There are a number of retirement plan options available to small business owners. Yet for older higher income business owners, the best option might be the least used option – defined benefit pension plans.
Defined benefit plans are often referred to as pension plans, because they provide a guaranteed retirement benefit and they must be funded by employers each year. This is just the opposite of defined contribution plans, which provide a retirement benefit equal to the plan savings and, most of which, do not have to be funded by employers. The 401(k) and IRA are the most common defined contribution plans.
So why are defined benefit plans better than defined contribution plans? The answer is that the defined benefit plan can allow older business owners (i.e., 45+ years old) contribute significantly more to their retirement plan each year and they allow the employer to get a federal income tax deduction for the full amount of this larger contribution.
For example, the SEP IRA currently allows business owners to sock away $44,000 each year. This amount then grows tax free until the owner starts taking retirement distributions. Compare that to the $175,000 maximum annual target benefit that can be funded for a defined benefit plan.
In the past the costs for administering defined benefit plans placed them out of the reach of most small business owners. However, a number of custodians have recently started offering these plans at a modest cost (with some custodians charging ~$5,000 per year to administer the plan).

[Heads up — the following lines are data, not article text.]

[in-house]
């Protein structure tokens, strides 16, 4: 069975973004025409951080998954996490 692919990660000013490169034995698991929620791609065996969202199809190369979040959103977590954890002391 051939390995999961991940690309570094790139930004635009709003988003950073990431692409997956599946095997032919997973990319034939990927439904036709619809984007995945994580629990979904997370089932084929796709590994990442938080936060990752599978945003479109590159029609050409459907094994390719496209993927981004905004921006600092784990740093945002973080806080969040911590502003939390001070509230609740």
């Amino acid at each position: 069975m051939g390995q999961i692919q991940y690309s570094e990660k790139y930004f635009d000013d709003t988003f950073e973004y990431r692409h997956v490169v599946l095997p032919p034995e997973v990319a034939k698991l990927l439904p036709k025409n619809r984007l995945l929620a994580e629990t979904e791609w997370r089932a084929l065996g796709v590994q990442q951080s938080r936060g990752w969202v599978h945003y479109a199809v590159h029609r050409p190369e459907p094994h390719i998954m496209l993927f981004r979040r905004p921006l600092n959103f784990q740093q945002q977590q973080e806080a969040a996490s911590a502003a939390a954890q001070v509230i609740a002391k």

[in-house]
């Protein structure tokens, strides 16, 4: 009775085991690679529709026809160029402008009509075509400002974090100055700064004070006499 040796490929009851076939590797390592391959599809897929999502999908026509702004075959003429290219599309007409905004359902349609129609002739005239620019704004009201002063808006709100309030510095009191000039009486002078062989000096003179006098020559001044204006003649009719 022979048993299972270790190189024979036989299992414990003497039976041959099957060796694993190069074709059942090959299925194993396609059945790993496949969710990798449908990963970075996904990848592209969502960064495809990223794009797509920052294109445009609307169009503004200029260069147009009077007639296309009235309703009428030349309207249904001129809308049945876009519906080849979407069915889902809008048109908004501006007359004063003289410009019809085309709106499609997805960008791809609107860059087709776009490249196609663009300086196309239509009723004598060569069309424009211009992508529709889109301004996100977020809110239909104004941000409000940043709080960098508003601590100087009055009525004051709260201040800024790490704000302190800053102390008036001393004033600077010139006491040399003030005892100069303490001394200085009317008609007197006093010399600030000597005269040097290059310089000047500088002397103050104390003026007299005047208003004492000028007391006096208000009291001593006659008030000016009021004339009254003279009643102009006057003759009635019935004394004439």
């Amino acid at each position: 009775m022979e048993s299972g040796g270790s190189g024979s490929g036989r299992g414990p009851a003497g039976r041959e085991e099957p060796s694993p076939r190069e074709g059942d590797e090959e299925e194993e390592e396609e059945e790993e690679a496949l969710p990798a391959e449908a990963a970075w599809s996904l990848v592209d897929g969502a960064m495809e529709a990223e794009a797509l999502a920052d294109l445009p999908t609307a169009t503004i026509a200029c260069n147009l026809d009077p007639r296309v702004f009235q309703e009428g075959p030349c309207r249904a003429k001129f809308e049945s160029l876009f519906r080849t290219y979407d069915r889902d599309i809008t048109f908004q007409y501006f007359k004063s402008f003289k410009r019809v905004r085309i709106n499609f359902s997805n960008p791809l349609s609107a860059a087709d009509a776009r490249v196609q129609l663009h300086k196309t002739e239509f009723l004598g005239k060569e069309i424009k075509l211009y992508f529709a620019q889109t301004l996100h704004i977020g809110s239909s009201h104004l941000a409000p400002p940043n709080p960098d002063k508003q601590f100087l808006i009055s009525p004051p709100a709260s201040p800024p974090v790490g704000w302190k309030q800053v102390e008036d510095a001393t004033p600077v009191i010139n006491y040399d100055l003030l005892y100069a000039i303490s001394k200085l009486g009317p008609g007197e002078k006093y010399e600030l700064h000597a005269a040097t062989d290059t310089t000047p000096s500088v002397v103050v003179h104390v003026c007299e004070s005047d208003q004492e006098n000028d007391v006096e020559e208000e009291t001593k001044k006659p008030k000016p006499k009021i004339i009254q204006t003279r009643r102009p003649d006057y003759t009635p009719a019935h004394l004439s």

These plans do require a little more paperwork. Specifically, the owner must have annual actuarial calculations performed and the owner must ensure that the plan files an annual tax return (the Form 5500).
Here are a couple of caveats about defined benefit plans:
- The defined benefit plan must be funded by the employer each year; therefore, these plans should only be considered by business owners who are willing to make continued payments into the plan each year.
- The defined benefit plan must be made available to certain employees; therefore, business owners who employ many employees may need to carefully design the plan to exclude all but the intended recipients.
You can find out more about defined benefit plans by talking with your financial advisor, attorney or contacting a custodian directly.